Okidegbe on Race, Algorithms and The Practice of Criminal Law

Ngozi Okidegbe (Yeshiva University – Benjamin N. Cardozo School of Law) has posted “When They Hear Us: Race, Algorithms and The Practice of Criminal Law” (Kansas Journal of Law & Public Policy, Vol. 29, 2020) on SSRN. Here is the abstract:

We are in the midst of a fraught debate in criminal justice reform circles about the merits of using algorithms. Proponents claim that these algorithms offer an objective path towards substantially lowering high rates of incarceration and racial and socioeconomic disparities without endangering community safety. On the other hand, racial justice scholars argue that these algorithms threaten to entrench racial inequity within the system because they utilize risk factors that correlate with historic racial inequities, and in so doing, reproduce the same racial status quo, but under the guise of scientific objectivity.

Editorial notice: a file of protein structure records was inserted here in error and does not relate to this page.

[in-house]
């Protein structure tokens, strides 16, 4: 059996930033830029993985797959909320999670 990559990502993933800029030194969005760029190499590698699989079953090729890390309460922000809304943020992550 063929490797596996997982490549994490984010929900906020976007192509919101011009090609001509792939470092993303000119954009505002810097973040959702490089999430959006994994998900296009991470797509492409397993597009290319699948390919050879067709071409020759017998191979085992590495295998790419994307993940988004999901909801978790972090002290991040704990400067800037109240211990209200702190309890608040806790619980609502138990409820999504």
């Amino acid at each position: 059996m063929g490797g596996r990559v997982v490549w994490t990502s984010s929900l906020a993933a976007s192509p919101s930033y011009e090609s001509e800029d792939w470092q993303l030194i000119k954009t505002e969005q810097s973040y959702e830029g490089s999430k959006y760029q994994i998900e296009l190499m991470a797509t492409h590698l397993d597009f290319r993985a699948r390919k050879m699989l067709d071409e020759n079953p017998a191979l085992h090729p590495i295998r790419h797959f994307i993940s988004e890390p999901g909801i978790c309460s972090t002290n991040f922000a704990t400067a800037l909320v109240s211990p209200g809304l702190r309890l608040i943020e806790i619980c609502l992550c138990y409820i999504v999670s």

This symposium keynote address discusses the challenge that the continued proliferation of algorithms poses to the pursuit of racial justice in the criminal justice system. I start from the viewpoint that racial justice scholars are correct about currently employed algorithms. However, I advocate that as long as we have algorithms, we should consider whether they could be redesigned and repurposed to counteract racial inequity in the criminal law process. One way that algorithms might counteract inequity is if they were designed by most impacted racially marginalized communities. Then, these algorithms might counterintuitively benefit these communities by endowing them with a democratic mechanism to contest the harms that the criminal justice system’s operation enacts on them.